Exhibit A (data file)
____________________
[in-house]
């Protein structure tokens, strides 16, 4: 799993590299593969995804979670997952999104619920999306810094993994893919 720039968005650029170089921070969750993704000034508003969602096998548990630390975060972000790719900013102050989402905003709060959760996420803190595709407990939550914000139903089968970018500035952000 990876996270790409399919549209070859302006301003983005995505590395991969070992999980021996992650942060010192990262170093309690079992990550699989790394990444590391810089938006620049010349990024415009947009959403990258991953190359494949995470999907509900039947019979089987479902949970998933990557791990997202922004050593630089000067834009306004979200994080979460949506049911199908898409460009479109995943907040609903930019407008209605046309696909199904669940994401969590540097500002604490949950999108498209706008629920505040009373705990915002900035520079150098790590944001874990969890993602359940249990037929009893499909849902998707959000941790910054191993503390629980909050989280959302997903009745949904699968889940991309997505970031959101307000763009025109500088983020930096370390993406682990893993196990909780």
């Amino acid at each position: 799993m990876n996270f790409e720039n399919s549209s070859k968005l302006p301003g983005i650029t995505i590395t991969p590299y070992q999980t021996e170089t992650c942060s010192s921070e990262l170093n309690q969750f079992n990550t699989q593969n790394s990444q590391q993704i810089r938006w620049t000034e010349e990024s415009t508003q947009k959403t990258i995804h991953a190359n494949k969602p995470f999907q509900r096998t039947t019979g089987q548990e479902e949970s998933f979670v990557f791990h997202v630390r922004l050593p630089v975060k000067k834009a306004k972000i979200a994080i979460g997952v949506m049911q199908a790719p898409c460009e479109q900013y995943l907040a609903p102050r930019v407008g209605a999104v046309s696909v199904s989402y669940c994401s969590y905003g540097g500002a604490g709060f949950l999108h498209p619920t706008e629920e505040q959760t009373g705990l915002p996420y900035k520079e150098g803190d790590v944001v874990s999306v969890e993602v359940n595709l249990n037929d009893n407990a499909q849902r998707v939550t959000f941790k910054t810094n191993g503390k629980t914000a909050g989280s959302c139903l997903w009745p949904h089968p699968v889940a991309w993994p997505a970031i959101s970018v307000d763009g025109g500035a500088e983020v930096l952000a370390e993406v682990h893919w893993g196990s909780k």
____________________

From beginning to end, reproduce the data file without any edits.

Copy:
[in-house]
């Protein structure tokens, strides 16, 4: 799993590299593969995804979670997952999104619920999306810094993994893919 720039968005650029170089921070969750993704000034508003969602096998548990630390975060972000790719900013102050989402905003709060959760996420803190595709407990939550914000139903089968970018500035952000 990876996270790409399919549209070859302006301003983005995505590395991969070992999980021996992650942060010192990262170093309690079992990550699989790394990444590391810089938006620049010349990024415009947009959403990258991953190359494949995470999907509900039947019979089987479902949970998933990557791990997202922004050593630089000067834009306004979200994080979460949506049911199908898409460009479109995943907040609903930019407008209605046309696909199904669940994401969590540097500002604490949950999108498209706008629920505040009373705990915002900035520079150098790590944001874990969890993602359940249990037929009893499909849902998707959000941790910054191993503390629980909050989280959302997903009745949904699968889940991309997505970031959101307000763009025109500088983020930096370390993406682990893993196990909780």
């Amino acid at each position: 799993m990876n996270f790409e720039n399919s549209s070859k968005l302006p301003g983005i650029t995505i590395t991969p590299y070992q999980t021996e170089t992650c942060s010192s921070e990262l170093n309690q969750f079992n990550t699989q593969n790394s990444q590391q993704i810089r938006w620049t000034e010349e990024s415009t508003q947009k959403t990258i995804h991953a190359n494949k969602p995470f999907q509900r096998t039947t019979g089987q548990e479902e949970s998933f979670v990557f791990h997202v630390r922004l050593p630089v975060k000067k834009a306004k972000i979200a994080i979460g997952v949506m049911q199908a790719p898409c460009e479109q900013y995943l907040a609903p102050r930019v407008g209605a999104v046309s696909v199904s989402y669940c994401s969590y905003g540097g500002a604490g709060f949950l999108h498209p619920t706008e629920e505040q959760t009373g705990l915002p996420y900035k520079e150098g803190d790590v944001v874990s999306v969890e993602v359940n595709l249990n037929d009893n407990a499909q849902r998707v939550t959000f941790k910054t810094n191993g503390k629980t914000a909050g989280s959302c139903l997903w009745p949904h089968p699968v889940a991309w993994p997505a970031i959101s970018v307000d763009g025109g500035a500088e983020v930096l952000a370390e993406v682990h893919w893993g196990s909780k």